Editorials/Opinions Analysis For UPSC 04 March 2022
- Counting those who qualify as EWS
- Care informed by data
Counting those who qualify as EWS
The SC has sought clarification from the GoI regarding the basis for Rs 8 lakh income cutoff as a criteria to be classified as Economically Weaker Sections (EWS).
GS-II: Indian Constitution, Judgements & Cases, Government Policies & Interventions
Dimensions of the Article:
- Criteria to be qualified as EWS
- Periodic Labour Force Survey (PLFS)
- Analysis of Methodology PLFS conducted between 2018 and 2019
- Limitations of PLFs
Criteria to be qualified as EWS:
Economically Weaker Sections (EWS) : In 2019, the Government of India which guaranteed 10 per cent reservations in civil posts and services of the GoI to the Economically Weaker Sections (EWS) of the society, who were not covered under the reservation scheme for Scheduled Castes (SCs), Scheduled Tribes (STs), and Other Backward Classes (OBC).
The Criteria for EWS is as follows:
- Income: The gross family income from all sources — agriculture, business, professional, etc. — for the financial year preceding the application should be less than Rs 8 lakh.
- Asset: If the family owned or possessed assets, such as five or more acres of agricultural land, or residential flat of 1,000 square feet or more, or a residential plot of 100 square yards or more in notified municipalities, or a residential plot of 200 square yards or more in non-notified municipalities, then irrespective of the income criteria, the family would be excluded from the definition of EWS.
- The family includes those who seek the benefit, their spouse, parents, siblings, and children below 18 years.
Periodic Labour Force Survey (PLFS):
- The GoI conducts the PLFS to measure labour force participation, employment status, hours worked, and earnings for the usual and the current weekly status (CWS).
- Geographical coverage of PLFS: It covers the entire country except for villages in Andaman and Nicobar Islands that are difficult to reach.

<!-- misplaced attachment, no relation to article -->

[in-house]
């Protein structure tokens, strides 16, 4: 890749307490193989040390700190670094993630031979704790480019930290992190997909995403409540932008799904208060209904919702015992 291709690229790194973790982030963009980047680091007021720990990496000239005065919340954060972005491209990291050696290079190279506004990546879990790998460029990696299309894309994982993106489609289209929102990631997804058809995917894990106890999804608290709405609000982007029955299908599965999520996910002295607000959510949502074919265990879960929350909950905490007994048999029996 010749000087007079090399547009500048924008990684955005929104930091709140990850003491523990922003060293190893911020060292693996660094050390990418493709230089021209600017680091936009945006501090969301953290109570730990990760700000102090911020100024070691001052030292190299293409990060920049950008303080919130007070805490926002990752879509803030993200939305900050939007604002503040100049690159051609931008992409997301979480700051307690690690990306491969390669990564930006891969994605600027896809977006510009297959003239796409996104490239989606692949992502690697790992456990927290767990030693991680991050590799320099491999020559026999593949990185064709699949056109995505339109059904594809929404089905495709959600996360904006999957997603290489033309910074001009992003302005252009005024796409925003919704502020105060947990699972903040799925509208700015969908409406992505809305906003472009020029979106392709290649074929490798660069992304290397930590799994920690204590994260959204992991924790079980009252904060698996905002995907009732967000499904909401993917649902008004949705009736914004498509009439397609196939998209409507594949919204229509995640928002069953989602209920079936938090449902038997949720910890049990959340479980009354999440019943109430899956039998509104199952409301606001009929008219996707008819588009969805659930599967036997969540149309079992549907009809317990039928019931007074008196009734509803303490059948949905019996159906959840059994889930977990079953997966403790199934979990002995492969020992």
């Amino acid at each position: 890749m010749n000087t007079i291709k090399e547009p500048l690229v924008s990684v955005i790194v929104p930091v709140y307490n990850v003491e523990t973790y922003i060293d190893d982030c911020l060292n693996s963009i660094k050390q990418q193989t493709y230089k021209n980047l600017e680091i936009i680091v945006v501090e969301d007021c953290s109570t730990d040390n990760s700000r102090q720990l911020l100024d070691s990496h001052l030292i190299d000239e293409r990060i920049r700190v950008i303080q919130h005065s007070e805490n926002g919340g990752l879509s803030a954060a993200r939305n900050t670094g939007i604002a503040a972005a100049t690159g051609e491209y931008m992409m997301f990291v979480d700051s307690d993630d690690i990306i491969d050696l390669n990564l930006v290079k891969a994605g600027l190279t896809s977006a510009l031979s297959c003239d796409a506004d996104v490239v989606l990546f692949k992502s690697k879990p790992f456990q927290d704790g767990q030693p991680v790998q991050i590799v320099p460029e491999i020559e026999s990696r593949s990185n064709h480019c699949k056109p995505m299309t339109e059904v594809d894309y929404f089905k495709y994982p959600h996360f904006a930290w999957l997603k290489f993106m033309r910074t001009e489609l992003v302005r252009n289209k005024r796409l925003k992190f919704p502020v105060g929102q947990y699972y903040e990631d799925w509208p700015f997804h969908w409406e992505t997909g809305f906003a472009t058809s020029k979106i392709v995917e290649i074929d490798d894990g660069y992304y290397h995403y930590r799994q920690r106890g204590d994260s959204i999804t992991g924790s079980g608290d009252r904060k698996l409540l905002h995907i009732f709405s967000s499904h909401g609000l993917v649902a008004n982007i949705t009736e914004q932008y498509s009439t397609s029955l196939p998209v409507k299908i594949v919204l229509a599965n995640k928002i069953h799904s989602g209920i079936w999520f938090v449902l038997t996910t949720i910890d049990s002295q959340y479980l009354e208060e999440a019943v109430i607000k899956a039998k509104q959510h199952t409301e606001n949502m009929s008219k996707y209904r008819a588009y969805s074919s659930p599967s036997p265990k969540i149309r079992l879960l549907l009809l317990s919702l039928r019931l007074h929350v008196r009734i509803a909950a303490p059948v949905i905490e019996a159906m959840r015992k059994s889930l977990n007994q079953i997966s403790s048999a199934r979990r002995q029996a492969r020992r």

- Sectors covered: The PLFS covers all sectors of the economy, agriculture, secondary, and tertiary.
- Employment Status: The survey also examines the employment status, whether individuals are self-employed, have a regular wage/salaried job, or are casual workers.
- Socio-demographic characteristics: The data is also collected on socio-demographic characteristics of the household, such as the religious and social status of the household, whether it belonged to SC/ST/OBC or the general category.
- In addition, it also collects data on earnings based on the CWS.
- The ultimate stage units of the PLFS were households, where information on employment and unemployment is sought from all family members of the household.
Analysis of Methodology PLFS conducted between 2018 and 2019:
- The survey covered 101,579 households, of which 31,796 (31 per cent) households did not belong to SC/ST/OBC.
- Based on data on non-SC/ST/OBC, around 99 per cent of rural households and 95 per cent of urban households had monthly earnings less than Rs 66,667, which would translate to approximately Rs 8 lakh annually.
- The median household monthly earnings in rural areas were Rs 9,000, which was about seven times less than the earnings cutoff for EWS, while in urban areas, it was Rs 15,000, which was approximately four times less than the earnings cutoff for the EWS set by the GoI.
Limitations of PLFs:
- Underestimation of data: